The senior went on to say that many drivers already have difficulties driving in the congested area. Pedestrians will also have to be more careful if the changes are made. Although he likes the idea of making his community look better, he wasn't a big fan of the traffic changes the first time around. He hasn't changed that stance three years later.

"I didn't like it the first time they asked us to come and look," he said.

Those kinds of comments were part of a wide range of responses from residents, business owners and others who streamed into the Bold Center room during the three-hour session. The open houses give residents a chance to see and hear what could be happening around them. It also gives them a say in what will happen, says Lac La Biche County councillor Charlyn Moore.

"I am happy with the turnout and the questions asked," said Moore, who attended during part of the open house. 

Negative, positive, constructive and in-between, it's all input that the councillor says is vital to moving the community forward. 

"It's nice to see people coming out to these information sessions again," she said. "I am really excited to see projects like this improve our community."

Moore was one of the majority of elected council members who voted to move forward with the Streetscape project — but also joined all of the council members surprised at the increased costs. Though the above-ground features have faced some community concerns, she stands behind the need to spend money on the old utility infrastructure upgrades. She also believes that while the construction is taking place, it's a wise investment to look at some above-ground upgrades too.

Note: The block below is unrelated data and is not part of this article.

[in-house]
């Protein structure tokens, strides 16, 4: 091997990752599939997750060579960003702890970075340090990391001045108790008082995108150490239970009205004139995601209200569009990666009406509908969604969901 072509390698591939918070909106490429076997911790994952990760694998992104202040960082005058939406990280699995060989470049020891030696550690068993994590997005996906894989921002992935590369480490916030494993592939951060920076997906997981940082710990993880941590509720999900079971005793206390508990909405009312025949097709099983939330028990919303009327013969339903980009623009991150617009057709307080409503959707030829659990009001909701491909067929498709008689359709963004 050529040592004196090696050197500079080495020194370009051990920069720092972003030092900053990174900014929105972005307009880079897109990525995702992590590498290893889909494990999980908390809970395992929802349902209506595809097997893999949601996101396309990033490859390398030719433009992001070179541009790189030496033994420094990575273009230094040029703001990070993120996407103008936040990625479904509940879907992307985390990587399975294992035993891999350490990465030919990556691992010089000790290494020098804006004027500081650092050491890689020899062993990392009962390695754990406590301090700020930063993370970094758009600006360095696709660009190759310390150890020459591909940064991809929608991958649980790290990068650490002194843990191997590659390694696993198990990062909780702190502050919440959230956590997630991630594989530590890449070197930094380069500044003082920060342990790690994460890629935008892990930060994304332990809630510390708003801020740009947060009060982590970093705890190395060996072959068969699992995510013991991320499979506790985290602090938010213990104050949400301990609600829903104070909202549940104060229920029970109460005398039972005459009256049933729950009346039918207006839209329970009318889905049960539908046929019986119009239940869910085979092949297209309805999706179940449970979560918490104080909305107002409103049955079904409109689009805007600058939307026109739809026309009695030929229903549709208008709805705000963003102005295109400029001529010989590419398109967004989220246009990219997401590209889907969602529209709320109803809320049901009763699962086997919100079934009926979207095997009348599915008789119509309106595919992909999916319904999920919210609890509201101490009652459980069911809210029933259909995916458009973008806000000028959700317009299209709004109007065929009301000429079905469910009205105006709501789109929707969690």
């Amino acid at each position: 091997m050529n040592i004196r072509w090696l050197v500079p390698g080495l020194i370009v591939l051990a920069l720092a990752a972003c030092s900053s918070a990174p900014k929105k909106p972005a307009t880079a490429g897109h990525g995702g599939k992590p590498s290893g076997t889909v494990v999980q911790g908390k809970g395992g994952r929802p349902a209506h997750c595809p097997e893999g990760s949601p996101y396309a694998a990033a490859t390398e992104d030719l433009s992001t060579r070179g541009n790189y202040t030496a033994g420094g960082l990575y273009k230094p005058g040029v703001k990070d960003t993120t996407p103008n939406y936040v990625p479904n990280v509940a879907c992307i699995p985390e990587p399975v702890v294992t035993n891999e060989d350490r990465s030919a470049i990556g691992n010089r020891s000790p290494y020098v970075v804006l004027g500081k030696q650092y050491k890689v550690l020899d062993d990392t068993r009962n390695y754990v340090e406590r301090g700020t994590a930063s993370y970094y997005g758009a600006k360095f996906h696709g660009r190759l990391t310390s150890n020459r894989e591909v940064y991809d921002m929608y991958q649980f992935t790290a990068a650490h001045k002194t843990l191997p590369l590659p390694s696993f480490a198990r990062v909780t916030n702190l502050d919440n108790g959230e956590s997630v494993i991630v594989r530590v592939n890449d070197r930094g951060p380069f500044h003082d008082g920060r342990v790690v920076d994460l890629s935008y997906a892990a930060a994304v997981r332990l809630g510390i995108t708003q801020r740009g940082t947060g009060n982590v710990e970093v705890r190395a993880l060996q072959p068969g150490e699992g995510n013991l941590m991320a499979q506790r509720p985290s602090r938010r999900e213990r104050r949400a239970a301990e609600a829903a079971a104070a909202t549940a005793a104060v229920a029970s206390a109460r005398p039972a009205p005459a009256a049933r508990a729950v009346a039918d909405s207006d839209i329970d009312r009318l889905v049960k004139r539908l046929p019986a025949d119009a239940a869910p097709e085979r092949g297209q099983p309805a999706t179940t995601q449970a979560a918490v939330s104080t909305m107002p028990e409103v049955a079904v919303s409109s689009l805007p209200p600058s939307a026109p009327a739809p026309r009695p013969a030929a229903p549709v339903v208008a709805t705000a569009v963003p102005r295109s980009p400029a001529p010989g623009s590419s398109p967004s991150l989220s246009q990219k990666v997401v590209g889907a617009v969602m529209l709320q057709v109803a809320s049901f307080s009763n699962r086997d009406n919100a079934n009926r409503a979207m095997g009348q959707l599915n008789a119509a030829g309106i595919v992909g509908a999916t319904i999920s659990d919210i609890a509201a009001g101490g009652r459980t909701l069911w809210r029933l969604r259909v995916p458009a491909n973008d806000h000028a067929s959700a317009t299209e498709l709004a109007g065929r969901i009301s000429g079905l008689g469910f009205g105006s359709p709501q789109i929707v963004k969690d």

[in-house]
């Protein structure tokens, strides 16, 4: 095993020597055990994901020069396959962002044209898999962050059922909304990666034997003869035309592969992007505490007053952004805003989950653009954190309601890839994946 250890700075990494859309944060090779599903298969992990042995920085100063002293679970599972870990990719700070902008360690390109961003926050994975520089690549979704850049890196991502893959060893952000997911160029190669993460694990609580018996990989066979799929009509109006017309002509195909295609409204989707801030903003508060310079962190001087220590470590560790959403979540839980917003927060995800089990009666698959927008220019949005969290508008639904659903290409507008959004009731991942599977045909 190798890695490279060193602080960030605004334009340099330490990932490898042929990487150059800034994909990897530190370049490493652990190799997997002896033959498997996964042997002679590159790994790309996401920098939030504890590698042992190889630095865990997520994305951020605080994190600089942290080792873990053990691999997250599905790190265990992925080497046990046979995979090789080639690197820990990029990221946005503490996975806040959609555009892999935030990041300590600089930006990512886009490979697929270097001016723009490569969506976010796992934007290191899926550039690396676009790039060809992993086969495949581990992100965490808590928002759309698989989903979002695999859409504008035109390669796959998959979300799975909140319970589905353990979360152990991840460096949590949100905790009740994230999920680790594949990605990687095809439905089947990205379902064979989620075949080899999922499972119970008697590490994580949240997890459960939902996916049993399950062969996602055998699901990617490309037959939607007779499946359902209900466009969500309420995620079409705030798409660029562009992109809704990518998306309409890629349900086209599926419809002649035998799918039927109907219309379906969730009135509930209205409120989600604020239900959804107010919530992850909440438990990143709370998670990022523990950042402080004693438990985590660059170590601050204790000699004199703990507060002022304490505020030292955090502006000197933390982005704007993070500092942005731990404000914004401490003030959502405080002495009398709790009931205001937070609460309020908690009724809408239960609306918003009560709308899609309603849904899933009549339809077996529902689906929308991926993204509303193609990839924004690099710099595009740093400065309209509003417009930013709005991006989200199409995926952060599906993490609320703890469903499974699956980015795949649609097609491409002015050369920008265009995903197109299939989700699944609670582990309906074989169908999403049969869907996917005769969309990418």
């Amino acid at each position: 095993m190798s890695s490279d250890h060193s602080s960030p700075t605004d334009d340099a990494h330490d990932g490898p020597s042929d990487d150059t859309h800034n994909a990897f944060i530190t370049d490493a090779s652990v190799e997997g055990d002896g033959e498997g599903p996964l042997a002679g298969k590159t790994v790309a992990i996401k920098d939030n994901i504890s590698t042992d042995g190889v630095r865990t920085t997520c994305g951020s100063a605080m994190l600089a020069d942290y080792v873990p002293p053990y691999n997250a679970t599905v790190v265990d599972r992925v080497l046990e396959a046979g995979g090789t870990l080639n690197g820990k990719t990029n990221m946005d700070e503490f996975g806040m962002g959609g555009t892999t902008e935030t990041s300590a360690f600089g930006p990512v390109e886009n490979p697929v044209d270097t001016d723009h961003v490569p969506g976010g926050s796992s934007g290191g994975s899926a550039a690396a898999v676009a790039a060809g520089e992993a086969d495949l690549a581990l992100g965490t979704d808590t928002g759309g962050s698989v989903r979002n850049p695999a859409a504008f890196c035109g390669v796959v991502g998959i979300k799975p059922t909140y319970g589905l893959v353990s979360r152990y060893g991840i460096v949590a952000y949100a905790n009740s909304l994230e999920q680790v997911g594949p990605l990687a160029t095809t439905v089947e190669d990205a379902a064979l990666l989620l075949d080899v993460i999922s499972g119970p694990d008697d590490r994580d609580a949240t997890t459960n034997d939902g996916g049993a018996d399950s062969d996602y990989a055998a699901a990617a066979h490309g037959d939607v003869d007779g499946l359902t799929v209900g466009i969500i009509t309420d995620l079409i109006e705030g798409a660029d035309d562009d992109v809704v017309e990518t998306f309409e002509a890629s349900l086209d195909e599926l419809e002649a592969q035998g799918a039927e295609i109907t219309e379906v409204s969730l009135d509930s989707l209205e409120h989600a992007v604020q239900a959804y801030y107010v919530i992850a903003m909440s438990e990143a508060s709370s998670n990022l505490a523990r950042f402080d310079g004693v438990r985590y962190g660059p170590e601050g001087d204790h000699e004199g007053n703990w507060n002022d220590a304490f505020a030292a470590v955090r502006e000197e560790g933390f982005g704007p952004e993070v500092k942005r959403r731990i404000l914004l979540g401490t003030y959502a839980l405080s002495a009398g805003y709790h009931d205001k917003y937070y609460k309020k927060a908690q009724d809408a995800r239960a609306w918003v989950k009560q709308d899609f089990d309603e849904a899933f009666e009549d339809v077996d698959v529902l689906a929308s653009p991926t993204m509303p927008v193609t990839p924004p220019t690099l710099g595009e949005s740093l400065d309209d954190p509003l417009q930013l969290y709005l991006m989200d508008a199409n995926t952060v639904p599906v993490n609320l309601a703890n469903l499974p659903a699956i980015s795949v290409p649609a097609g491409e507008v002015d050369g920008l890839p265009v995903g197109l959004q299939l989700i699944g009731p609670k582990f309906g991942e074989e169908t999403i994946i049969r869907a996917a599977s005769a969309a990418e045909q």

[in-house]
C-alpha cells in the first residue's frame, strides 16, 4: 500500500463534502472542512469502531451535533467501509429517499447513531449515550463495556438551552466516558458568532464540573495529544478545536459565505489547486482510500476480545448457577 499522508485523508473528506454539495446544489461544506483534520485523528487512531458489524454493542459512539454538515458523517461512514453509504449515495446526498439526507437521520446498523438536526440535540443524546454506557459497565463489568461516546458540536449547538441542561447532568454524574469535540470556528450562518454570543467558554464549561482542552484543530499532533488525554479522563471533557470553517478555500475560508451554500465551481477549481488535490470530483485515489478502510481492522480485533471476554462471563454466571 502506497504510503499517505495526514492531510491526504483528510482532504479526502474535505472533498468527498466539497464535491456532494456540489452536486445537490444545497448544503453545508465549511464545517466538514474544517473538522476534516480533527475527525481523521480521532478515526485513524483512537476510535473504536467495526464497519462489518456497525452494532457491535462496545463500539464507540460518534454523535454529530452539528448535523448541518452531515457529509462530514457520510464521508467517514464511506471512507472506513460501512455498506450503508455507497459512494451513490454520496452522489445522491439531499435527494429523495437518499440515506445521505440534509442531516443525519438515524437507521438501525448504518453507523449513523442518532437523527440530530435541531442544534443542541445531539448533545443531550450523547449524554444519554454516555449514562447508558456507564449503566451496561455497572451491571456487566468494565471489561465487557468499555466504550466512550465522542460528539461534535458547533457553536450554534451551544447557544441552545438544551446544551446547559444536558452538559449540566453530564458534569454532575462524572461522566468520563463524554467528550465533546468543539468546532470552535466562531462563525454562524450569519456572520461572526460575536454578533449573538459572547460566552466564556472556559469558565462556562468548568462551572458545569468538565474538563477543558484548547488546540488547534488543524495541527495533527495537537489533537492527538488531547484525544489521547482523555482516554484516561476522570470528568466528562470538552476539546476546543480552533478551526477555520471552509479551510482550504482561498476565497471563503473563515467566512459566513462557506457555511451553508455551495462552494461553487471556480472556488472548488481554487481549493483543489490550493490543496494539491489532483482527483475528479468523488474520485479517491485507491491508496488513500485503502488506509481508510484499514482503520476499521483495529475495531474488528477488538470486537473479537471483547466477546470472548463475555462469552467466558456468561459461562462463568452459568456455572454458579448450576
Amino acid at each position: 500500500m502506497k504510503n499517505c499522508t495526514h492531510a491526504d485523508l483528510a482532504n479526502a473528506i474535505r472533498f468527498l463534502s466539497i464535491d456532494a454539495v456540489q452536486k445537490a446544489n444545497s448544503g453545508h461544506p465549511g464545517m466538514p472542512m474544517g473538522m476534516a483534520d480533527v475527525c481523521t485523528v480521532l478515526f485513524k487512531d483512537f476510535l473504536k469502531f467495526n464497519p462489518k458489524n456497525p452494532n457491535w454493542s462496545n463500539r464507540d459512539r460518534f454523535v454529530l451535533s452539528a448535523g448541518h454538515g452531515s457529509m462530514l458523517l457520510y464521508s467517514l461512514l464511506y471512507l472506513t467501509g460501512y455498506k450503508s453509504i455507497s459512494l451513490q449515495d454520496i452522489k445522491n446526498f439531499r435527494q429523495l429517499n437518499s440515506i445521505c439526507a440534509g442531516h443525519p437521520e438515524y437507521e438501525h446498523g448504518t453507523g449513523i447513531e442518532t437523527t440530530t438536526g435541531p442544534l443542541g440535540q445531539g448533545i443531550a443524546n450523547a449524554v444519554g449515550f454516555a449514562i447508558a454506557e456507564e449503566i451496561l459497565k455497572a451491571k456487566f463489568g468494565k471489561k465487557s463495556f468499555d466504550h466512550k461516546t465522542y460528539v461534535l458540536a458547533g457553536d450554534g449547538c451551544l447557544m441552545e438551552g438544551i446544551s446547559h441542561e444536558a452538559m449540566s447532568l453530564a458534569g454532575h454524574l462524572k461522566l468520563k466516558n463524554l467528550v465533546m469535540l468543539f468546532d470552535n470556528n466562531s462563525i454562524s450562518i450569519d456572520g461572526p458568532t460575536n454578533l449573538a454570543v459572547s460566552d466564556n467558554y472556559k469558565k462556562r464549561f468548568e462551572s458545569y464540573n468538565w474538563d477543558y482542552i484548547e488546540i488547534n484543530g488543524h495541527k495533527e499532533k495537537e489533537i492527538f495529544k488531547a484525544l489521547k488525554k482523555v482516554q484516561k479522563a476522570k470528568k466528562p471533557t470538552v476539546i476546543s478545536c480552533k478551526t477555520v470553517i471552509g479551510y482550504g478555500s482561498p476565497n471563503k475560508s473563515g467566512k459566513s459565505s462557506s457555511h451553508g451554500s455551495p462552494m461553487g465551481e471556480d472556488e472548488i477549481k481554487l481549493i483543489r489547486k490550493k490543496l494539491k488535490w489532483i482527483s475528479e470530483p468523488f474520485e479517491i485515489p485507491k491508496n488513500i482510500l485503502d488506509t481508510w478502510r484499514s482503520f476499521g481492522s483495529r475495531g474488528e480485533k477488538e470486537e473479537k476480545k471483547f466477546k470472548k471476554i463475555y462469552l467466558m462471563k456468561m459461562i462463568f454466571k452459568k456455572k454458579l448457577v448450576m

"The aged infrastructure needs to go, and since it is the majority of the cost, why not put it back nicer than we found it," she said.

The recent upgrades to the Sid Richard Devonian Park, future additions in the McArthur Park Master Plan, the recent development of the Bold Center Sports Fields and additions at the Alexander Hamilton Community Park all create a more vibrant community, says the two-term councillor.

"Investment and promotion in ourselves has paid off. Investors invest in those who show investment in themselves," she said.

While the open house was a first step in the re-visit to the project, there has been no official word from County officials on the future of the Streetscape project or what events will follow the open house event. \

Lac La Biche County administrators have been contacted for their comments on the recent open house and a timeline of what is expected to happen next with the project. It is expected that a re-tendering process for the infrastructure upgrades will take place shortly, but updates will be made available when that information is received.

 



Rob McKinley

About the Author: Rob McKinley

Rob has been in the media, marketing and promotion business for 30 years, working in the public sector, as well as media outlets in major metropolitan markets, smaller rural communities and Indigenous-focused settings.